Poetry: All the World’s a Stage, Except When It’s Not by Justin Karcher

Poetry: All the World's a Stage, Except When It's Not by Justin Karcher
| Opinion > Your Fiction

All the World’s a Stage, Except When It’s Not

She is a dancer, not was
you can’t clear a history of passions like you can with pornography on the computer
it is who you are
like a permanent turtleneck of leeches wrapped around your heart always draining you dry

the tiny dancer frightened in the armoire needs to dance
it’s what she was born to do
maybe a stage will unfrighten her scares, stabilize the situation
so I rummage through a billion attics grabbing all the tarot cards to use for the stage

like a house of cards, but better, a stage built on the otherworldly ash of evil men
tarot cards made from the ash of Christian crusaders as they stared at crosses of personal Jesus
tarot cards made from the ash of Puritan bros as they dreamt up new ways to torture witches
tarot cards made from the ash of Jack the Rippers as they chased after angel hookers

I followed their ectoplasmic Frisbees into hell where they sneezed ash for all eternity
I collected their ash in Ziploc baggies, on earth I plucked fortunes from the fallen testosterone
started building a giant stage somewhere in the deserts of America
because all the world’s as stage, except when it’s not

and I imagined great cities all over the world, cities built more like stages
imagine a Broadway musical where women and children stomp out their songs on tarot cards
so their anger, their sadness, would reverberate in the afterlife and evil spirits would suffer
I was a better man back then, idealistic and vengeful, but the plan never materialized

war broke out or maybe there was another depression, maybe we just didn’t call it great
and I shoved all the ashy tarot cards into attics and thought I’d never see them again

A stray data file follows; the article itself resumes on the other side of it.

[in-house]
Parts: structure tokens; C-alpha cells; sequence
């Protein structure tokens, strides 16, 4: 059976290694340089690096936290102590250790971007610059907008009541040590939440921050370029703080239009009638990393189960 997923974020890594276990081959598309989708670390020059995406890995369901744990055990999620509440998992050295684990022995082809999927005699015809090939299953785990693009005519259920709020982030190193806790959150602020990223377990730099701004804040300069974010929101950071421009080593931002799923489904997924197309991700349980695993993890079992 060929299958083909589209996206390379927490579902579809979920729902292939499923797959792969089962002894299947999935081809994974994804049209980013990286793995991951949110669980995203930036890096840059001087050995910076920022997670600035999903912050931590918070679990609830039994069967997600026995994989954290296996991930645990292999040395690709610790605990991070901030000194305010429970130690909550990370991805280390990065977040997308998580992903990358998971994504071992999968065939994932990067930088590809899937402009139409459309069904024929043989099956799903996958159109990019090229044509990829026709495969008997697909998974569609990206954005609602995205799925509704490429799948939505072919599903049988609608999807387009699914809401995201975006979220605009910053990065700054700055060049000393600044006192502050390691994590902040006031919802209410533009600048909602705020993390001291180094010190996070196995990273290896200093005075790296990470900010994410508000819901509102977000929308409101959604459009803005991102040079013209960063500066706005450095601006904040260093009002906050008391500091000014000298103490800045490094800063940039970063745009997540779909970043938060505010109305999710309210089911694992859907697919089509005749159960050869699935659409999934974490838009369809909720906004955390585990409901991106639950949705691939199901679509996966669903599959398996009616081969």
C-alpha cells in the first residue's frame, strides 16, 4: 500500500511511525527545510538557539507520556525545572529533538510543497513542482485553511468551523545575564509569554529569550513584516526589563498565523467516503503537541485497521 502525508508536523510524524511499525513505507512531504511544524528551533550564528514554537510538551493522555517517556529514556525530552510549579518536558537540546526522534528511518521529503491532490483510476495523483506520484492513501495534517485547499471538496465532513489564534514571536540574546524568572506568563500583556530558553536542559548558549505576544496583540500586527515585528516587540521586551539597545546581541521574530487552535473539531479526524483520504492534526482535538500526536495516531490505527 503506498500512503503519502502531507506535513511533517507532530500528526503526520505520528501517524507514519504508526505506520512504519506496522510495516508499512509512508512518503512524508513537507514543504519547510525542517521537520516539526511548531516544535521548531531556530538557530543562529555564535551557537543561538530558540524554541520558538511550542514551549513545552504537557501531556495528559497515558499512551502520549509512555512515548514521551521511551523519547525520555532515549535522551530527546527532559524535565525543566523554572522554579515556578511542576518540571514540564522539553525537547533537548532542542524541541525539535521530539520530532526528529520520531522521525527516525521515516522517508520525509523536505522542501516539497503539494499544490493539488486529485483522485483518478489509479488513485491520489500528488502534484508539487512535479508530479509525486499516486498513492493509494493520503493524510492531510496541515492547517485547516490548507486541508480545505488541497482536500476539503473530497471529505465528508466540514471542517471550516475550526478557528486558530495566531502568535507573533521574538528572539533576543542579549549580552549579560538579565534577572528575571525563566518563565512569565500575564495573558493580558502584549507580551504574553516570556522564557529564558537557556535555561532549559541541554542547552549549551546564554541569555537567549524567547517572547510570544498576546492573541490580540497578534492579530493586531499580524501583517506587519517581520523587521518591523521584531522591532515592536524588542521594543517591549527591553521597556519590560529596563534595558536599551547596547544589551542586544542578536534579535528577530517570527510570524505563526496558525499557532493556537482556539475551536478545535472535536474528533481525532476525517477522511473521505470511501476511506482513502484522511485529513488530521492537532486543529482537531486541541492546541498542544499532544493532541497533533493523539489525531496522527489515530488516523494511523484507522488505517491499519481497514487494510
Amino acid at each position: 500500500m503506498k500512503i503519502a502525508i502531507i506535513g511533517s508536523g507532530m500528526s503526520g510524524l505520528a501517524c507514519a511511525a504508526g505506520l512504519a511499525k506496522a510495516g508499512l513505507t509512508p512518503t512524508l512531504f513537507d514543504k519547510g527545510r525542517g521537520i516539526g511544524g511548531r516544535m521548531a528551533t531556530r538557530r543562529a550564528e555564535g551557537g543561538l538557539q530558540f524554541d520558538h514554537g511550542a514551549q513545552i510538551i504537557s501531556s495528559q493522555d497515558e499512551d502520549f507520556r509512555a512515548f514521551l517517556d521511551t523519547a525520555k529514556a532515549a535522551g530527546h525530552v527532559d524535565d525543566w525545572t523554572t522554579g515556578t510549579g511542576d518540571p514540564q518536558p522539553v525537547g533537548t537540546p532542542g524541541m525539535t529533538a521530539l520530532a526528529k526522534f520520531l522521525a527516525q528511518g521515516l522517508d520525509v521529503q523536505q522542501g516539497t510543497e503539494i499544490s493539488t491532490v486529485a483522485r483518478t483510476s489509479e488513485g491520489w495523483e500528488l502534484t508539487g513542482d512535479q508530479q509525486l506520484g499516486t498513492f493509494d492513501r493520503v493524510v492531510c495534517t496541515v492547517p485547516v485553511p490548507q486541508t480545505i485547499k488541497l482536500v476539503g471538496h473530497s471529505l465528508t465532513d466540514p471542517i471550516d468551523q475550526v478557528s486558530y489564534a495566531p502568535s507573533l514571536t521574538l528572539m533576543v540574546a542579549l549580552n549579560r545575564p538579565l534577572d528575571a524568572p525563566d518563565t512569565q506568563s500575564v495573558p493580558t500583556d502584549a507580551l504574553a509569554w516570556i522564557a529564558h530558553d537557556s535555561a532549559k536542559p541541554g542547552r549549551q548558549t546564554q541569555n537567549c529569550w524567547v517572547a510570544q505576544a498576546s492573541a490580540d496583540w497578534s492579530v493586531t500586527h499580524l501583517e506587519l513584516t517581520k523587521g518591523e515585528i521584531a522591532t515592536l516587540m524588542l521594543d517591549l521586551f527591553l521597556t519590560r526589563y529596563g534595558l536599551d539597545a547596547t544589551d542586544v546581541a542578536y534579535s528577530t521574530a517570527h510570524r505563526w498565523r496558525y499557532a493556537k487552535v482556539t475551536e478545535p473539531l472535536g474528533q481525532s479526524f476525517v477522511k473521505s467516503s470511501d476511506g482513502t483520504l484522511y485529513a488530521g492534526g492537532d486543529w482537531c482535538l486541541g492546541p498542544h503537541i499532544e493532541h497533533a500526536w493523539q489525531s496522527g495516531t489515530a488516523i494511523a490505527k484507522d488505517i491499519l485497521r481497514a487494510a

but here we are and there’s this tiny dancer who needs a stage, who may want revenge
so I whip up a couple of spells and magically glue all the tarot cards together, they float

and fist together, because the anger is real, then they do something unexpected:
the stage goes circular and a winding wheel appears playing music, there are three flats too
and what appears to be ornate wallpaper adorned with dark flowers then I shrink it down
until it can fit into the dollhouse and the music playing is also unexpected: Depeche Mode

but not Depeche Mode, a cover of their song “Behind the Wheel” by Maxence Cyrin
tickling ivories and it’s New Wave done elegant, like a waltz, a waltz done in a spaceship
and I always thought that one day I’d be piloting a giant piano through space, an explorer
squashing the silence of the universe, that comets would waltz with other comets

just because my fingers flicked, just because the music of humanity can do special things
just because our dancing is worth saving, that we must never forget the rhythm of anguish
how we twist our bones to convert anguish into art, how that art can transport us to a better place
where streets are paved with tarot cards and there are no tears and every rooftop is a dancefloor

About the Poem

This poem is part of a book Justin is co-writing with Kristin Garth and Tianna Hansen called A Victorian Dollhousing Ceremony. The book comes out in June from Rhythm & Bones Press.

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